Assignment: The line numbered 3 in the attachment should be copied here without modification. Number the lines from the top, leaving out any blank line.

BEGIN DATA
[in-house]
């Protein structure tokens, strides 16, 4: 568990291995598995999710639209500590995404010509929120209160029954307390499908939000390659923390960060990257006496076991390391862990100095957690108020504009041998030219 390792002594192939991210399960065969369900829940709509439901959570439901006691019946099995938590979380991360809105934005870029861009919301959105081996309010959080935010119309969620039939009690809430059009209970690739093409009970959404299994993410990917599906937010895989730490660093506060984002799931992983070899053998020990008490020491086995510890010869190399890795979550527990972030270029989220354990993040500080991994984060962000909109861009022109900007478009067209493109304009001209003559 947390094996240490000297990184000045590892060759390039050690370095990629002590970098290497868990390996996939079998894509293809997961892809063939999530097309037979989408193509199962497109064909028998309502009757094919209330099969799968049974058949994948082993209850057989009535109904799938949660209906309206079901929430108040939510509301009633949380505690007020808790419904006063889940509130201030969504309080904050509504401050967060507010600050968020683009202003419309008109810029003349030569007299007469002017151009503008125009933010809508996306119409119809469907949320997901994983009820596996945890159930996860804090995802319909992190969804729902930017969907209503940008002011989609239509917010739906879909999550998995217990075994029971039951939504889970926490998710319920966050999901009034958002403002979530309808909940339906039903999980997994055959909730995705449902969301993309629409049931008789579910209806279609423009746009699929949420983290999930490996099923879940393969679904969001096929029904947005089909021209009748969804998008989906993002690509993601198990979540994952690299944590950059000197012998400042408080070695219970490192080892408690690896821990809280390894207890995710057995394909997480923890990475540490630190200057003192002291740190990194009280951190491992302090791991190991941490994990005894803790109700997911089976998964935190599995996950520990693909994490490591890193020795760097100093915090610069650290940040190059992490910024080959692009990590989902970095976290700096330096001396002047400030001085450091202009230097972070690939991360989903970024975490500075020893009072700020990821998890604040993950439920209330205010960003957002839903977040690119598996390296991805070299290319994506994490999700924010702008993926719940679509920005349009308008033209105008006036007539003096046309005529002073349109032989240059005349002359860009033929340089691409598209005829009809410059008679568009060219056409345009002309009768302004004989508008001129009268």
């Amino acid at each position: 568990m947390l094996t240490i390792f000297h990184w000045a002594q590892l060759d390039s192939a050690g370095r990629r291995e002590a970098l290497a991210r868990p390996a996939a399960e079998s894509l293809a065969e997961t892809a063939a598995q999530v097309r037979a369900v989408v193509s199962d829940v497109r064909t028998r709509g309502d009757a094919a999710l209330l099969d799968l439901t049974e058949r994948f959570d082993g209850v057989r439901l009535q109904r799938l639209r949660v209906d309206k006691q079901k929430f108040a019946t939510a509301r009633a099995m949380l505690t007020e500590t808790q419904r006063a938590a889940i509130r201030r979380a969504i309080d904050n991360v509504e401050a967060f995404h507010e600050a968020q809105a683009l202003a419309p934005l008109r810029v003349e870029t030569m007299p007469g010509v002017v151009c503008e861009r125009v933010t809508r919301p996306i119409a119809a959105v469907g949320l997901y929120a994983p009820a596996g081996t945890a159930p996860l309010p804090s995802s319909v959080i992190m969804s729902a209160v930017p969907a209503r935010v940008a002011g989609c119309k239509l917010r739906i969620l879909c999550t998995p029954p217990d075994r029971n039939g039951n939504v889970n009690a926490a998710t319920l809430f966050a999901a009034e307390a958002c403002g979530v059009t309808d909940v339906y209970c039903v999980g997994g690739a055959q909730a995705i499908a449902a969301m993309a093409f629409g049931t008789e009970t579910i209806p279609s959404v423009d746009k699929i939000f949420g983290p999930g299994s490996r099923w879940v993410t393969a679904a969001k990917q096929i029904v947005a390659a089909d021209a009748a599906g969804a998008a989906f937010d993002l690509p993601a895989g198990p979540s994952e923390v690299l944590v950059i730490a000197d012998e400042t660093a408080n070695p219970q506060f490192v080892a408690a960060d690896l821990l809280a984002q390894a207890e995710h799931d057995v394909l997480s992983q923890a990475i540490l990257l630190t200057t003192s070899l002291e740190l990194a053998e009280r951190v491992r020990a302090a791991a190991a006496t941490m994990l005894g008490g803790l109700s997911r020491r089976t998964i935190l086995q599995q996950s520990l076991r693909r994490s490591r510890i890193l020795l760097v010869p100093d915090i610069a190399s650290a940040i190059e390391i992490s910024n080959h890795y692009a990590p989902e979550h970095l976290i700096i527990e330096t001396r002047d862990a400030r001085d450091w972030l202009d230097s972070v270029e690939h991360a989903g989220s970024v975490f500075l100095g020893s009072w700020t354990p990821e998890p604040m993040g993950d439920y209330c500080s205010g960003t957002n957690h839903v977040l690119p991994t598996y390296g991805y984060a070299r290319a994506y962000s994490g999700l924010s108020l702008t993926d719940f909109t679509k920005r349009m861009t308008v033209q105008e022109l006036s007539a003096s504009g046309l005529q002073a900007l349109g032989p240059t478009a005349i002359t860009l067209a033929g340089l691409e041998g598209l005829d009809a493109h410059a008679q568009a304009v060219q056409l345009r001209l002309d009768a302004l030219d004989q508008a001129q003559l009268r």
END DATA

């Amino acid at each position: 568990m947390l094996t240490i390792f000297h990184w000045a002594q590892l060759d390039s192939a050690g370095r990629r291995e002590a970098l290497a991210r868990p390996a996939a399960e079998s894509l293809a065969e997961t892809a063939a598995q999530v097309r037979a369900v989408v193509s199962d829940v497109r064909t028998r709509g309502d009757a094919a999710l209330l099969d799968l439901t049974e058949r994948f959570d082993g209850v057989r439901l009535q109904r799938l639209r949660v209906d309206k006691q079901k929430f108040a019946t939510a509301r009633a099995m949380l505690t007020e500590t808790q419904r006063a938590a889940i509130r201030r979380a969504i309080d904050n991360v509504e401050a967060f995404h507010e600050a968020q809105a683009l202003a419309p934005l008109r810029v003349e870029t030569m007299p007469g010509v002017v151009c503008e861009r125009v933010t809508r919301p996306i119409a119809a959105v469907g949320l997901y929120a994983p009820a596996g081996t945890a159930p996860l309010p804090s995802s319909v959080i992190m969804s729902a209160v930017p969907a209503r935010v940008a002011g989609c119309k239509l917010r739906i969620l879909c999550t998995p029954p217990d075994r029971n039939g039951n939504v889970n009690a926490a998710t319920l809430f966050a999901a009034e307390a958002c403002g979530v059009t309808d909940v339906y209970c039903v999980g997994g690739a055959q909730a995705i499908a449902a969301m993309a093409f629409g049931t008789e009970t579910i209806p279609s959404v423009d746009k699929i939000f949420g983290p999930g299994s490996r099923w879940v993410t393969a679904a969001k990917q096929i029904v947005a390659a089909d021209a009748a599906g969804a998008a989906f937010d993002l690509p993601a895989g198990p979540s994952e923390v690299l944590v950059i730490a000197d012998e400042t660093a408080n070695p219970q506060f490192v080892a408690a960060d690896l821990l809280a984002q390894a207890e995710h799931d057995v394909l997480s992983q923890a990475i540490l990257l630190t200057t003192s070899l002291e740190l990194a053998e009280r951190v491992r020990a302090a791991a190991a006496t941490m994990l005894g008490g803790l109700s997911r020491r089976t998964i935190l086995q599995q996950s520990l076991r693909r994490s490591r510890i890193l020795l760097v010869p100093d915090i610069a190399s650290a940040i190059e390391i992490s910024n080959h890795y692009a990590p989902e979550h970095l976290i700096i527990e330096t001396r002047d862990a400030r001085d450091w972030l202009d230097s972070v270029e690939h991360a989903g989220s970024v975490f500075l100095g020893s009072w700020t354990p990821e998890p604040m993040g993950d439920y209330c500080s205010g960003t957002n957690h839903v977040l690119p991994t598996y390296g991805y984060a070299r290319a994506y962000s994490g999700l924010s108020l702008t993926d719940f909109t679509k920005r349009m861009t308008v033209q105008e022109l006036s007539a003096s504009g046309l005529q002073a900007l349109g032989p240059t478009a005349i002359t860009l067209a033929g340089l691409e041998g598209l005829d009809a493109h410059a008679q568009a304009v060219q056409l345009r001209l002309d009768a302004l030219d004989q508008a001129q003559l009268r």